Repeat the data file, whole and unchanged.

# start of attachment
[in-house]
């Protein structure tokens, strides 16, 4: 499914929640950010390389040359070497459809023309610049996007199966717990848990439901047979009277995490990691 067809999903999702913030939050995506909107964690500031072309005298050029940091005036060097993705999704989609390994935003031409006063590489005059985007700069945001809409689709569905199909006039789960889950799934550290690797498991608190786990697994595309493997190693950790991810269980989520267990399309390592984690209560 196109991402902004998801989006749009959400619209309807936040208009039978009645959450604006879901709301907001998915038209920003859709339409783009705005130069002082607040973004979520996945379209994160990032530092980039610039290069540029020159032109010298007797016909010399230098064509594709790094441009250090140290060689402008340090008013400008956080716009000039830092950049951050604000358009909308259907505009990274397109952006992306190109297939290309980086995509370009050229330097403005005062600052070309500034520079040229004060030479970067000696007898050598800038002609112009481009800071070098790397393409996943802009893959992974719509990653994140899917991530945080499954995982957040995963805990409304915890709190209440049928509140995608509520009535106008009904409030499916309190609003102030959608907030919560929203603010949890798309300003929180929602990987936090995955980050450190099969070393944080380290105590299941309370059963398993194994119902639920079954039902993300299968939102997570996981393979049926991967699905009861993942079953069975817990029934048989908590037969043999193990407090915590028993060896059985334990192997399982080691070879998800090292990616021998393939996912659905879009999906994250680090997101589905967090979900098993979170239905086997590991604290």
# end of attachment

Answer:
[in-house]
């Protein structure tokens, strides 16, 4: 499914929640950010390389040359070497459809023309610049996007199966717990848990439901047979009277995490990691 067809999903999702913030939050995506909107964690500031072309005298050029940091005036060097993705999704989609390994935003031409006063590489005059985007700069945001809409689709569905199909006039789960889950799934550290690797498991608190786990697994595309493997190693950790991810269980989520267990399309390592984690209560 196109991402902004998801989006749009959400619209309807936040208009039978009645959450604006879901709301907001998915038209920003859709339409783009705005130069002082607040973004979520996945379209994160990032530092980039610039290069540029020159032109010298007797016909010399230098064509594709790094441009250090140290060689402008340090008013400008956080716009000039830092950049951050604000358009909308259907505009990274397109952006992306190109297939290309980086995509370009050229330097403005005062600052070309500034520079040229004060030479970067000696007898050598800038002609112009481009800071070098790397393409996943802009893959992974719509990653994140899917991530945080499954995982957040995963805990409304915890709190209440049928509140995608509520009535106008009904409030499916309190609003102030959608907030919560929203603010949890798309300003929180929602990987936090995955980050450190099969070393944080380290105590299941309370059963398993194994119902639920079954039902993300299968939102997570996981393979049926991967699905009861993942079953069975817990029934048989908590037969043999193990407090915590028993060896059985334990192997399982080691070879998800090292990616021998393939996912659905879009999906994250680090997101589905967090979900098993979170239905086997590991604290």